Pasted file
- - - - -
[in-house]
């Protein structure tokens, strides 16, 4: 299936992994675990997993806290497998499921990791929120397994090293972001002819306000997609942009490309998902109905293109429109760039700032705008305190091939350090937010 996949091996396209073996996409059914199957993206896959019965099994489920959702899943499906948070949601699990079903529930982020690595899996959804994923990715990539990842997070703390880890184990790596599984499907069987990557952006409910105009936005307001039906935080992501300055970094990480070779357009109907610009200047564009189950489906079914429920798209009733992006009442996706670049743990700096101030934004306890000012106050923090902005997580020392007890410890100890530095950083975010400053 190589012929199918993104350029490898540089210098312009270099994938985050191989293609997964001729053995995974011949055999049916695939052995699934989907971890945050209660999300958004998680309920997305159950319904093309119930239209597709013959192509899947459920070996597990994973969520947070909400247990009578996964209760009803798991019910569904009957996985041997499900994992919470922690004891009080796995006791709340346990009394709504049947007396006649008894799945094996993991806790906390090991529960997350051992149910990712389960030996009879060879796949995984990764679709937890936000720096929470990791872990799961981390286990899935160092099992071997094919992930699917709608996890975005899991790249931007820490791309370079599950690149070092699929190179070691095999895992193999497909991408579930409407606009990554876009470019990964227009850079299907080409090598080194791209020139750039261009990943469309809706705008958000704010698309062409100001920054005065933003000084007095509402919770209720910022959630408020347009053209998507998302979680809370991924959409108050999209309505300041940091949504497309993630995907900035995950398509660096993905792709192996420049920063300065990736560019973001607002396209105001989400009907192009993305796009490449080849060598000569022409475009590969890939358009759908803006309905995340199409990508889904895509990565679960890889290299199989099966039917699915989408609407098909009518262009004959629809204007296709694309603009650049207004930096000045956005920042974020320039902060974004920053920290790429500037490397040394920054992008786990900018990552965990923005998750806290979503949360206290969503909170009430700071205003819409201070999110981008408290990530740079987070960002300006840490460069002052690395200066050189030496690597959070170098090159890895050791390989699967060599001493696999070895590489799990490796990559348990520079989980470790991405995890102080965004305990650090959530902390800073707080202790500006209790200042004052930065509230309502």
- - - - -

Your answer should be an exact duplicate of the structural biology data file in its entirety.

[in-house]
């Protein structure tokens, strides 16, 4: 299936992994675990997993806290497998499921990791929120397994090293972001002819306000997609942009490309998902109905293109429109760039700032705008305190091939350090937010 996949091996396209073996996409059914199957993206896959019965099994489920959702899943499906948070949601699990079903529930982020690595899996959804994923990715990539990842997070703390880890184990790596599984499907069987990557952006409910105009936005307001039906935080992501300055970094990480070779357009109907610009200047564009189950489906079914429920798209009733992006009442996706670049743990700096101030934004306890000012106050923090902005997580020392007890410890100890530095950083975010400053 190589012929199918993104350029490898540089210098312009270099994938985050191989293609997964001729053995995974011949055999049916695939052995699934989907971890945050209660999300958004998680309920997305159950319904093309119930239209597709013959192509899947459920070996597990994973969520947070909400247990009578996964209760009803798991019910569904009957996985041997499900994992919470922690004891009080796995006791709340346990009394709504049947007396006649008894799945094996993991806790906390090991529960997350051992149910990712389960030996009879060879796949995984990764679709937890936000720096929470990791872990799961981390286990899935160092099992071997094919992930699917709608996890975005899991790249931007820490791309370079599950690149070092699929190179070691095999895992193999497909991408579930409407606009990554876009470019990964227009850079299907080409090598080194791209020139750039261009990943469309809706705008958000704010698309062409100001920054005065933003000084007095509402919770209720910022959630408020347009053209998507998302979680809370991924959409108050999209309505300041940091949504497309993630995907900035995950398509660096993905792709192996420049920063300065990736560019973001607002396209105001989400009907192009993305796009490449080849060598000569022409475009590969890939358009759908803006309905995340199409990508889904895509990565679960890889290299199989099966039917699915989408609407098909009518262009004959629809204007296709694309603009650049207004930096000045956005920042974020320039902060974004920053920290790429500037490397040394920054992008786990900018990552965990923005998750806290979503949360206290969503909170009430700071205003819409201070999110981008408290990530740079987070960002300006840490460069002052690395200066050189030496690597959070170098090159890895050791390989699967060599001493696999070895590489799990490796990559348990520079989980470790991405995890102080965004305990650090959530902390800073707080202790500006209790200042004052930065509230309502």